PROFESSOR Devi Sridhar, Chair of Global Public Health at the University of Edinburgh, has come under attack over her comments on Covid jabs for children. In a BBC Newsround clip, she told young viewers that the Pfizer/BioNTech Covid-19 vaccine was ‘100 per cent safe’, a comment that has now been retracted by the BBC because it simply is not true.
The first complaint was made by a member of the public via Twitter and has since been echoed by medical professionals throughout the UK.
@TheLadOrlando NicholasB, complained directly to the BBC telling them: ‘You have allowed your young audience to be deceived by a cruel marketeer. You are colluding in the priming of young minds to take a medical treatment – a gene therapy – which is still under evaluation.’
The BBC responded: ‘Having reviewed the content, we have edited the article and video in question.’ On the Newsround website the BBC said: ‘This article has been amended to remove a reference by a contributor that the Pfizer vaccine is 100 per cent safe.’ But that may not be seen by the thousands of children who will still believe what they heard the professor say.
According to British doctors, children do not need the vaccine. Retired paediatrician Dr Ros Jones has said: ‘There have been no Covid deaths in healthy children in the UK.’
The gung-ho presentation on Newsround was clearly produced by the BBC to coerce British children into taking the vaccine, which it is thought will be rolled out to 12 to 15-year-olds as early as next week. This is despite the fact that only a small number of children have been tested for only two months, not enough time to pick up any long-term adverse events and barely enough to monitor existing ones.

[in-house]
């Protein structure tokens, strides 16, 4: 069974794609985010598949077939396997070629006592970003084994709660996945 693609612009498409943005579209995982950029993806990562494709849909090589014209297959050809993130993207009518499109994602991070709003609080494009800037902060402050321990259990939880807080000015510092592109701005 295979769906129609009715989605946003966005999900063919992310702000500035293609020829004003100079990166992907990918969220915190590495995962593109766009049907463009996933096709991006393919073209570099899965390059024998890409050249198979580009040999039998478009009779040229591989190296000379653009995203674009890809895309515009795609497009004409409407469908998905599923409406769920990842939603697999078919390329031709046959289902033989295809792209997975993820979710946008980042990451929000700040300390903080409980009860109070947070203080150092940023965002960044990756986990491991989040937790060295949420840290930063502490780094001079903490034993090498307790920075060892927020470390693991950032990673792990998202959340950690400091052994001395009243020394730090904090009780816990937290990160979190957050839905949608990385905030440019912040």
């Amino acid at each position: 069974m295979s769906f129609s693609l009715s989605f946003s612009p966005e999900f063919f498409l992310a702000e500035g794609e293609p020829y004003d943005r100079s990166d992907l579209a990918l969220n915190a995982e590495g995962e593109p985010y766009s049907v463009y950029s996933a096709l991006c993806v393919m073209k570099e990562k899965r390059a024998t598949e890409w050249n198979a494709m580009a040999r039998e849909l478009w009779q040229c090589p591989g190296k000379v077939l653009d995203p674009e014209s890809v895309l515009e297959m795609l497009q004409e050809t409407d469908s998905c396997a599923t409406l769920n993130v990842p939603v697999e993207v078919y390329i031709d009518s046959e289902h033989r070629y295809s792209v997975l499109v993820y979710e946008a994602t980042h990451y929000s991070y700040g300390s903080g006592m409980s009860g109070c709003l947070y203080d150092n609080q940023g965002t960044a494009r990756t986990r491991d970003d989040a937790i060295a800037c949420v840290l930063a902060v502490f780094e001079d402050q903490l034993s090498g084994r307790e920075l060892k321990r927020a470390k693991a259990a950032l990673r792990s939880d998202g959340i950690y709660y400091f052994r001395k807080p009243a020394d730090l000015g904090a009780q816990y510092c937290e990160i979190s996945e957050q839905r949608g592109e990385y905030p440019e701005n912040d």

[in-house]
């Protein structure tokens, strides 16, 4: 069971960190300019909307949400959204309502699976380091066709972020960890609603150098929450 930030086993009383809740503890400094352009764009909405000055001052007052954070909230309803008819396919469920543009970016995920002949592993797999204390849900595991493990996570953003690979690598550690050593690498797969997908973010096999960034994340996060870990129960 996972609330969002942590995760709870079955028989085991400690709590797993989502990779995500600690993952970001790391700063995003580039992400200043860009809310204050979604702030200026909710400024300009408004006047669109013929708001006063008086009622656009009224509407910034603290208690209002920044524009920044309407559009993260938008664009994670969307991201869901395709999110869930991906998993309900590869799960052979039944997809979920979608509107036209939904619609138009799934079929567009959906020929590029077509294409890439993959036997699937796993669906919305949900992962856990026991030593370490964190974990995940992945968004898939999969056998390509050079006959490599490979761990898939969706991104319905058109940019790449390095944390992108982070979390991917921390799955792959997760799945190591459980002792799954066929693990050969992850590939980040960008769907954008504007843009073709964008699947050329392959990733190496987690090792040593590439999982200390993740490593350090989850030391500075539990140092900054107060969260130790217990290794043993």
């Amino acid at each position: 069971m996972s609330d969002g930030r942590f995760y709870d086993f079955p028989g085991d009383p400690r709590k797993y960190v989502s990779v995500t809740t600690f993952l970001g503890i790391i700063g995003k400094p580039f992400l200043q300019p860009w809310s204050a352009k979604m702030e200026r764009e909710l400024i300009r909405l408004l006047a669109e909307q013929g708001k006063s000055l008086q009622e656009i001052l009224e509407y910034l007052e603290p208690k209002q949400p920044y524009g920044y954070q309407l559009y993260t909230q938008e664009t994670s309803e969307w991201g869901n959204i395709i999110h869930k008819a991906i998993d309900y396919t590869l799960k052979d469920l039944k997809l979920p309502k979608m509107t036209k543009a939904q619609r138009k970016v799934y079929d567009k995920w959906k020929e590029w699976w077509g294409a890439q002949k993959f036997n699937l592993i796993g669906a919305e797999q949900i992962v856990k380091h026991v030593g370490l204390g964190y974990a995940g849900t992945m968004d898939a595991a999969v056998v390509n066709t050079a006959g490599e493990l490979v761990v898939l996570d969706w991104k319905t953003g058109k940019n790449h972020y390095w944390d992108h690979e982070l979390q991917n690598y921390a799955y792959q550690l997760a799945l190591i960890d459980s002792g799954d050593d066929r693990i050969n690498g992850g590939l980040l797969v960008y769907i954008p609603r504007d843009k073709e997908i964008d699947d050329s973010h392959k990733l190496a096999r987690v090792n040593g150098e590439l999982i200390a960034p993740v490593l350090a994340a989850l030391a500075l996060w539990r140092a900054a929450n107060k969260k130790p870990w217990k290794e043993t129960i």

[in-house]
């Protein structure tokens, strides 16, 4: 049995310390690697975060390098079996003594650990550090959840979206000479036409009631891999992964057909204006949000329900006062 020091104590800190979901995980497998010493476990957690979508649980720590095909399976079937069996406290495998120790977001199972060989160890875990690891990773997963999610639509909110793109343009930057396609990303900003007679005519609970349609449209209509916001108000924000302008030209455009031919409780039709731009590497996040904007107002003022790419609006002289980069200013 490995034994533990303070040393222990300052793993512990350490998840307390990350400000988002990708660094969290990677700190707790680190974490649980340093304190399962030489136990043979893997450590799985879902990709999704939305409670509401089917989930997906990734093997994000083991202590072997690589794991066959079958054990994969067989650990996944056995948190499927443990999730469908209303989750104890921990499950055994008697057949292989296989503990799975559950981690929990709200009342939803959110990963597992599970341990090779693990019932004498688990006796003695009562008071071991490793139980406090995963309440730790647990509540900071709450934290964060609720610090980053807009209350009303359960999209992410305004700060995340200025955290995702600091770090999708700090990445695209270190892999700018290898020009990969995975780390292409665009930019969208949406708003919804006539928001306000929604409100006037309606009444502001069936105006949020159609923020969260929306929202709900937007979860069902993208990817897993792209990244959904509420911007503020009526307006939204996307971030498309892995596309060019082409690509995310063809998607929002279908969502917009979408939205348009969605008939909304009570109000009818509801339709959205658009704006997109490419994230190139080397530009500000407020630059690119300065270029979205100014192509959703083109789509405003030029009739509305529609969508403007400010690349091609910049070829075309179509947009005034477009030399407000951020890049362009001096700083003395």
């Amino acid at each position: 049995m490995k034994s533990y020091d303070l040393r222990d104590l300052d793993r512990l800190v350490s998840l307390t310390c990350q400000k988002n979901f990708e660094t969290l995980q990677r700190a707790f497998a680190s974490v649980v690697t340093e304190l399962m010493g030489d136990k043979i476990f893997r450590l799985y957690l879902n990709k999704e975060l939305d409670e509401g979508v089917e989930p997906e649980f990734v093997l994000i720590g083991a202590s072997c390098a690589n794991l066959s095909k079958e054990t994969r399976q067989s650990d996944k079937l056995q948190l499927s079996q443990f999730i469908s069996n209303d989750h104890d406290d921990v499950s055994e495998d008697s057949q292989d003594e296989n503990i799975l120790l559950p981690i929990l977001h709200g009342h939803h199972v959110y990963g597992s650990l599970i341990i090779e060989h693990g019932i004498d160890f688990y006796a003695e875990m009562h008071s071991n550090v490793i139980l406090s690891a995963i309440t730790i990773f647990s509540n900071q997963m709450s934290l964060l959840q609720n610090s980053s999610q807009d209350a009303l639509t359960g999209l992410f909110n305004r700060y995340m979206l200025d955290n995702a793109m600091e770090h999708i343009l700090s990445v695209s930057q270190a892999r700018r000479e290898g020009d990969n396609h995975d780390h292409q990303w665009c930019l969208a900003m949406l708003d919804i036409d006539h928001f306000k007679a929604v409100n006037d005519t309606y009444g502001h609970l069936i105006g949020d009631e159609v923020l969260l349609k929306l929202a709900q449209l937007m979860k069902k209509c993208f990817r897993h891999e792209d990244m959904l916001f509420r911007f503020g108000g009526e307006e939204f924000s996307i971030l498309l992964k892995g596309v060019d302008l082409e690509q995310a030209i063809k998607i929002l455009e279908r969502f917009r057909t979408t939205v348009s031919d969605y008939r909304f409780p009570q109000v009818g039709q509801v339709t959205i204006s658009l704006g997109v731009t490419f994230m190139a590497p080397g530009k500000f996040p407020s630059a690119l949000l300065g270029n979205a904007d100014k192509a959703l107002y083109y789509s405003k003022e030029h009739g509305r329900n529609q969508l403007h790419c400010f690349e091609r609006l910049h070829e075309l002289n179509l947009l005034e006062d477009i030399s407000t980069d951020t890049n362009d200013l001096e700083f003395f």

There has been a cacophony of international concerns from countries such as the USA and Israel, which have first-hand experience of vaccinating young people. Sridhar claimed the only side-effects teens were likely to experience were mild headaches and fatigue but from the US Food and Drug Administration (FDA) website, on page 33, it appears that three participants in the trial reported a deep vein thrombosis (DVT) clot in the leg – which then went to their lung and caused pulmonary emboli. Dr Jones said, ‘In all my years as a paediatrician, I never saw a child with a deep vein thrombosis. These things are vanishingly rare.’
The Pfizer adult trial recruited 43,661 and the heart inflammation side-effect now being experienced by some young men was not picked up even in that large number. There were 32,449 adults in the AstraZeneca trial and the catastrophic thrombocytopenia – drop in blood platelets – was not recorded. According to Dr Jones that side-effect is now being described as ‘common affecting 1 in 10.’ The tiny number of children AZ recruited, just 300, would not have highlighted any rare serious adverse events. In the end, the trial was abandoned because of blood clotting issues in younger people, although AZ claimed not to have seen any in their trial.
The Royal College of Paediatrics and Child Health has not recommended Covid-19 vaccination for children and Germany’s Standing Vaccination Commission (STIKO) has stated that only children and adolescents with certain pre-existing health conditions should be vaccinated.
The Health Advisory and Recovery Team (HART), a group of highly qualified UK doctors, scientists, economists, psychologists and other academic experts, dug into the Pfizer/BioNTech child trial’s safety data last month and found, buried in the supplementary appendix, seven unspecified severe events and one life-threatening event. That means just under 1 per cent of the 1,134 children vaccinated in the trial, in which 2,000 children participated, suffered a life-changing adverse reaction.